Dodge Daytona and Plymouth Superbird (see SIA #45) fans will no doubt note the similarity of the familiar wing which surely Inspired wing design on these cars. However the Turboflite design went one better by incorporating an airbrake flap for high-speed slowdowns. Unfortunately the Turboflite was never actually set up to drive. It was what industry people sometimes call a "pushmobile" -a car whose main purpose is to test public reaction while on display-show cars are very seldom driven even if they arenít pushmobiles. When its successful show career ended, the Turboflite gave up its turbine engine and was fed into the shredder.

As in past practice, a 1962 production body - this time a Dodge - appeared on the scene with modified trim and turbine motif. Dubbed the Turbo Dart, the car was driven from New York city to Los Angeles In four days in December 1961. Chrysler engineers claimed the turbine got consistently better mileage over a conventional piston engine car, which accompanied the T.D. in all sorts of weather. One of the big advances of the '62 Turbo Dart was its third generation turbine engine which incorporated a variable nozzle mechanism (think of the adjustable propeller blades on a turbo-prop - airplane-the ideas are similar in principle. The new engine-known to Chrysler folks as the CR2A - now had engine braking, better acceleration and improved fuel economy thanks to the nozzles.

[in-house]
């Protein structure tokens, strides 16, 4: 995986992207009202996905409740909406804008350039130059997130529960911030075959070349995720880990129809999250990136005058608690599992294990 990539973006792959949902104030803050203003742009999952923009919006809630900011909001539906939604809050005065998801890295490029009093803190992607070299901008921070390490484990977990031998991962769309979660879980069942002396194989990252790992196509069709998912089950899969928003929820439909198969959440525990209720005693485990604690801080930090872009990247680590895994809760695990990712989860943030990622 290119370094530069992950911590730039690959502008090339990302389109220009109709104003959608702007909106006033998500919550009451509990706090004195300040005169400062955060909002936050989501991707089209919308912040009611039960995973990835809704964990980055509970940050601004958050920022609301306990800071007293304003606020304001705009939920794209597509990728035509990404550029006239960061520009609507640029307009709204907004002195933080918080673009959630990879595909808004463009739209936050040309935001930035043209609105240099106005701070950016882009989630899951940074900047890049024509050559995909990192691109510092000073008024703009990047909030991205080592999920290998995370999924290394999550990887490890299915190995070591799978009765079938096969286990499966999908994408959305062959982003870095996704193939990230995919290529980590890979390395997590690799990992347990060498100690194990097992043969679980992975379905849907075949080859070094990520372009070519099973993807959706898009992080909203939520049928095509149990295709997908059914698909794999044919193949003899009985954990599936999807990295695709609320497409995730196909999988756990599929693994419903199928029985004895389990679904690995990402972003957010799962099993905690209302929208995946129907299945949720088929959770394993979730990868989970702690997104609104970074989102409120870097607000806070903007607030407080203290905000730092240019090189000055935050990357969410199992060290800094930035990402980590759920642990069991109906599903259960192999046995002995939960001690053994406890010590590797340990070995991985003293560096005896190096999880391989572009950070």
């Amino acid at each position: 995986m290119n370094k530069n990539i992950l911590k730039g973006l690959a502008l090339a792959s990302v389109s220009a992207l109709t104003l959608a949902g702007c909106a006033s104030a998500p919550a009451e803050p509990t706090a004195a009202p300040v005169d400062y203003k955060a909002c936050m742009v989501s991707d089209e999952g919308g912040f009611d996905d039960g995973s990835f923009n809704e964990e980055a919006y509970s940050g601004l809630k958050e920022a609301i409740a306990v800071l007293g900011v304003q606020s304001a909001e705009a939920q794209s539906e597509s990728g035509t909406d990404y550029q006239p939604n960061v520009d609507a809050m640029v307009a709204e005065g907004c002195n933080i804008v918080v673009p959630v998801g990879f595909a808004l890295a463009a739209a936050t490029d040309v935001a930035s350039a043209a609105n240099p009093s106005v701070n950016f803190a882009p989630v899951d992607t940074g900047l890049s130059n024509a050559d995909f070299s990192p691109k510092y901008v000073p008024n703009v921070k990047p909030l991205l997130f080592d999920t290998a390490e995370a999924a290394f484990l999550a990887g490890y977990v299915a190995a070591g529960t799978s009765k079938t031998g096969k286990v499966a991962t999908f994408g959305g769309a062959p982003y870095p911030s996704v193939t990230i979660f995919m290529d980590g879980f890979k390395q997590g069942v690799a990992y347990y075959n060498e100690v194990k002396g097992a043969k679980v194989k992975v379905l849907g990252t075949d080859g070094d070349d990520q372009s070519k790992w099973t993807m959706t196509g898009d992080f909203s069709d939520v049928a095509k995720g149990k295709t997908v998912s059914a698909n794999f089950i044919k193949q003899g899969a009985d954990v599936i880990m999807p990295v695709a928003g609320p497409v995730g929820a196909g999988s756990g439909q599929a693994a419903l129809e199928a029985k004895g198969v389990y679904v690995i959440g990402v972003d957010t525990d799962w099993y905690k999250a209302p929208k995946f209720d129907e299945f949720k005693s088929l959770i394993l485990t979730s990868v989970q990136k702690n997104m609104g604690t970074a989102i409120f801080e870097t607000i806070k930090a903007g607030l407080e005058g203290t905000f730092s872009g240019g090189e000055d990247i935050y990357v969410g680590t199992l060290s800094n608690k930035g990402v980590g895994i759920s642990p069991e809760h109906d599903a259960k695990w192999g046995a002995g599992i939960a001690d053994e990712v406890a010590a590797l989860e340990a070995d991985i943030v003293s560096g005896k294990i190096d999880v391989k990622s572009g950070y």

The Turbo Dart was joined by a Plymouth called the Turbo Fury, similarly enveloped in a production body, and eventually the two were augmented by an additional Dodge and Plymouth. All four went on an extensive tour of the United States. The cars played to audiences in all the major cities, and some lucky dealers were actually able to display one of the four on their showroom floors.

By this time there was no turning back on Chrysler's turbine development, and both industry and press could see that it would simply be a matter of time before the turbine was actually rolling off an assembly line. Chrysler had no intentions of disappointing anyone on this point, and in early 1962 the company announced plans to build 50 to 75 turbine-powered cars, which would be loaned for brief periods to "typical motorists" whose names were to be selected by an accounting firm.

For many enthusiasts the announcement came as a fulfillment. Uniquely styled limited production turbines had been rumored for nearly ten years. Several publications had dealt with the idea, but the October 1956 issue of Car Life had some interesting renderings, which depicted proposed Chrysler turbine cars. One car was a handsome bubble-topped two-place coupe with a '59 Continentalesque rear end treatment. The design still looks exciting although a bit dated. Another car (the Ventura) was a very radical mid-engine job which looked somewhat akin to Bucky Fuller's Dymaxion cars (see SIA~#39) with the greenhouse moved forward to the nose. The mid-engine concept played another act in a Ghia body, as we shall see later. It was no wonder that by late 1962 rumors had run the gamut from doubters who said, "they'll never make it" to claims that the car would be sold outright with optional piston engines for $10,000 a pop!